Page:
Friday, 20 March 2015

GREAT HAPPENINGS

I'm writing this on the day of the eclipse and the vernal equinox.

Here in Cumbria there was a fair amount of cloud playing hide and seek with the moon so the eclipse was a case of now you see it, now you don't.  Nevertheless it was impressive.  There was that weird light you get with an eclipse and it seemed as if the moon was swallowing the sun.  I was reminded of R S Thomas's poem "The moon in Lleyn": "the serpent / digests the egg."

Words by the Water began in winter and ended in spring.  There was snow on the mountains but during the week daffodils started to emerge with some conviction and on the last day a wild plum tree was in blossom in the car park.

The festival began for me with my first night poetry reading.  Thank you to everyone who came - it was lovely to see you in the studio theatre.  My reading served as an introduction to the Out of Time exhibition in the theatre's Friends' Gallery.  A cross border collaboration in more ways than one.  My poems, Horatio's photographs.  I'm from the English side of the border, Horatio from the Scottish side.  After my event I was back in the studio to hear Blake Morrison read from his fine new collection Shingle Street.

There's always a real buzz about the theatre during the festival.  Thousands of people come for events throughout the week.  I enjoyed catching up with friends and meeting new people.  I heard talks on the Arts, Politics, the Peasants' Revolt, literary visitors to Mirehouse, the Middle East and on landscape.  On impulse I bought too many books.

I chaired the last speaker of the festival, Rose Mitchell, with her beautiful book of maps selected from 700 years of cartography (both real and imaginary) in the British Archives at Kew.  After her talk the crowds melted away.  By 7 o clock only the hard-working staff from Bookends were left, packing away their remaining unsold stock.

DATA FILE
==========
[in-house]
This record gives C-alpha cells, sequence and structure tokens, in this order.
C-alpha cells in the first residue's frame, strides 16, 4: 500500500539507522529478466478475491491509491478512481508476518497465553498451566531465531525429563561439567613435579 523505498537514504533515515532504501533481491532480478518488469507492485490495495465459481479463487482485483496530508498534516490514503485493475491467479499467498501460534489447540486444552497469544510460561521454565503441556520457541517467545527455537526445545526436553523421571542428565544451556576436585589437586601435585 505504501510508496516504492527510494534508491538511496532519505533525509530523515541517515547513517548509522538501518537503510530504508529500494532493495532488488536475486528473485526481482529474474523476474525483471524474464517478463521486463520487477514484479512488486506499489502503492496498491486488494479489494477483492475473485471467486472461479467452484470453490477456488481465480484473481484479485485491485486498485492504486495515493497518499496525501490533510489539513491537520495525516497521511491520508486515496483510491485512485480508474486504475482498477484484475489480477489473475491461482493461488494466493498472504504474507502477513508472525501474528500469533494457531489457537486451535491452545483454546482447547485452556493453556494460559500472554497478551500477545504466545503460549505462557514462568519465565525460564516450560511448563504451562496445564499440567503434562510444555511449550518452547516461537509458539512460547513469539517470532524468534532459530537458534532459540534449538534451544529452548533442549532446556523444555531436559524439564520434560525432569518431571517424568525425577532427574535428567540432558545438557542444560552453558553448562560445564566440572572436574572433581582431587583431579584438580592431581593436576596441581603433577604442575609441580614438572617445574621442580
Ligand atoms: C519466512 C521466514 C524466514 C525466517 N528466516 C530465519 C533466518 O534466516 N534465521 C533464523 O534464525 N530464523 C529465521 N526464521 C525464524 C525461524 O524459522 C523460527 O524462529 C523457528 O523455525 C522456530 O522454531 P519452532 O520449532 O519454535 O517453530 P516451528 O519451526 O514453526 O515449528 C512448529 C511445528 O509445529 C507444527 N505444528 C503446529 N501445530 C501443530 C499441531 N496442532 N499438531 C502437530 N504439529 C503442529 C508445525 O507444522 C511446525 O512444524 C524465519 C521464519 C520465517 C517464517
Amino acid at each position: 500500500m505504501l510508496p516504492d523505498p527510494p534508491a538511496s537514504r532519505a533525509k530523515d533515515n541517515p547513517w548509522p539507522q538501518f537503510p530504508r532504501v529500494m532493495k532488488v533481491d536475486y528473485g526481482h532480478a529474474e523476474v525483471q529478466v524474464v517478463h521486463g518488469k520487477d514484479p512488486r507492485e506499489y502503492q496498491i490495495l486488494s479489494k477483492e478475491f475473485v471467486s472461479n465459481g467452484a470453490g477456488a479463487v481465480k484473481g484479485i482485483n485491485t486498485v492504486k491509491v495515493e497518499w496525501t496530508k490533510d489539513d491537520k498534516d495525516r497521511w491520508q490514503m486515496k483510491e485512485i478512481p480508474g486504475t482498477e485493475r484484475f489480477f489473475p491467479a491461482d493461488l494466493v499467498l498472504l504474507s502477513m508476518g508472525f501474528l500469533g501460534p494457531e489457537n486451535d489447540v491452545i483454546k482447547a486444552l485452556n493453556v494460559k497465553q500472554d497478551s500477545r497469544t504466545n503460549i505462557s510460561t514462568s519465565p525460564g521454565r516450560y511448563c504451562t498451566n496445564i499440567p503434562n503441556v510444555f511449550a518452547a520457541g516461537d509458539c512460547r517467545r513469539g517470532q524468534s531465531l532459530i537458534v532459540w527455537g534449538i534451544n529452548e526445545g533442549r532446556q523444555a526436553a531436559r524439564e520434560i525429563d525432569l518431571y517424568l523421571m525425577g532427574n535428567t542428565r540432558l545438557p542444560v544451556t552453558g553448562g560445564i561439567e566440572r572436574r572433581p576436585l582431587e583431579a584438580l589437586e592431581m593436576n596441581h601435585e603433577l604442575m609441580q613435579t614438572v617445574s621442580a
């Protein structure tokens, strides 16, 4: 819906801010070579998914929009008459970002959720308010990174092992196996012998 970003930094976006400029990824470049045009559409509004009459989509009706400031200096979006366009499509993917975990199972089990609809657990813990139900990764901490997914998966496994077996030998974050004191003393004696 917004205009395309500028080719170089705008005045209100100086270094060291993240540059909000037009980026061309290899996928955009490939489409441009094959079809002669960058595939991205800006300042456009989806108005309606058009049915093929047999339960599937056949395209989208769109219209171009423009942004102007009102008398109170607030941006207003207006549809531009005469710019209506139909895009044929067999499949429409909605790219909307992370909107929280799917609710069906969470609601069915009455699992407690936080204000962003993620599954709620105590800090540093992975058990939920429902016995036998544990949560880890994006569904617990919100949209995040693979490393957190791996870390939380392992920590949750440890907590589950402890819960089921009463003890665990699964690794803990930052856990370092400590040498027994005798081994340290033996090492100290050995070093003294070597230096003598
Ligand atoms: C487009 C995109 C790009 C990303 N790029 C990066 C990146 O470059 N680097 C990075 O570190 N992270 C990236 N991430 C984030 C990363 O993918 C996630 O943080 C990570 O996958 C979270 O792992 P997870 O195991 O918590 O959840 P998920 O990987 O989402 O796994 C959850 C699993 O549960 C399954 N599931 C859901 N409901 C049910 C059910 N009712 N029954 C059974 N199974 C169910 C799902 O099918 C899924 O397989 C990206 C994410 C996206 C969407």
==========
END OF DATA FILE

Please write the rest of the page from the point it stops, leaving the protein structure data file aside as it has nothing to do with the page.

When I had sorted out the exhibition catalogues for the theatre box office to sell during the remaining time of the exhibition (it will be taken down on April 7)  I walked out of the deserted foyer and across the empty car park.  It felt like school after the last day of term.

But there in the car park was that wild plum blossom heralding spring.  And in my head were the memories of the people I had met during the week and the stimulating words and ideas I had heard.

The festival is over for another year but the dates are already booked for 2016.

Sunday, 1 March 2015

OUT OF TIME AND MORE

This is going to be a busy week.  On Wednesday we'll be setting up the exhibition of poems and photographs for Out of Time, then on Friday I'll be reading the poems in the Studio theatre with Horatio's poems projected onto the wall behind me.  Friday will be the first day of Words by the Water, Keswick's annual literary festival.

I'm writing this on St David's Day and a few daffodils have made an appearance in honour of the patron saint of Wales.  I very much enjoyed hearing the first National Poet of Wales, Gwynedd Lewis, on BBC Radio 3's Private Passions at lunchtime today.  This is a lovely programme, an upmarket version of Desert Island Discs.  It's like listening to a private conversation between Michael Berkeley and his guests and the choice of music is always surprising.

Earlier this week the David Cohen Award was given to the poet Tony Harrison, whose intelligent, gritty and controversial work has always engaged with things that really matter.  He's 77 and planning a new book to come out when he's 80.  He admires Matisse who did some of his best work in his 80s: "I'm hoping to have a ninth decade like Matisse", he said.

The David Cohen doesn't have the razzamatazz of the Man Booker, the Whitbread or the Costa - perhaps because it doesn't have to advertise anything.  But, unlike the more well-known prizes, it's probably the literary award most worth receiving because it is given for a lifetime's achievement, not just for one book.  Two poets have won before - Derek Mahon and Seamus Heaney.

The winner is given the additional Clarissa Luard Award to donate to a literary charity.  Tony Harrison has donated his to the Wordsworth Trust at Grasmere.  Much appreciated, I imagine, after Arts Council England withdrew its funding for the Trust's contemporary poetry programme.  Ironically, the Clarissa Luard Award is funded by ... Arts Council England.

Can we hope for some Grasmere summer readings after all?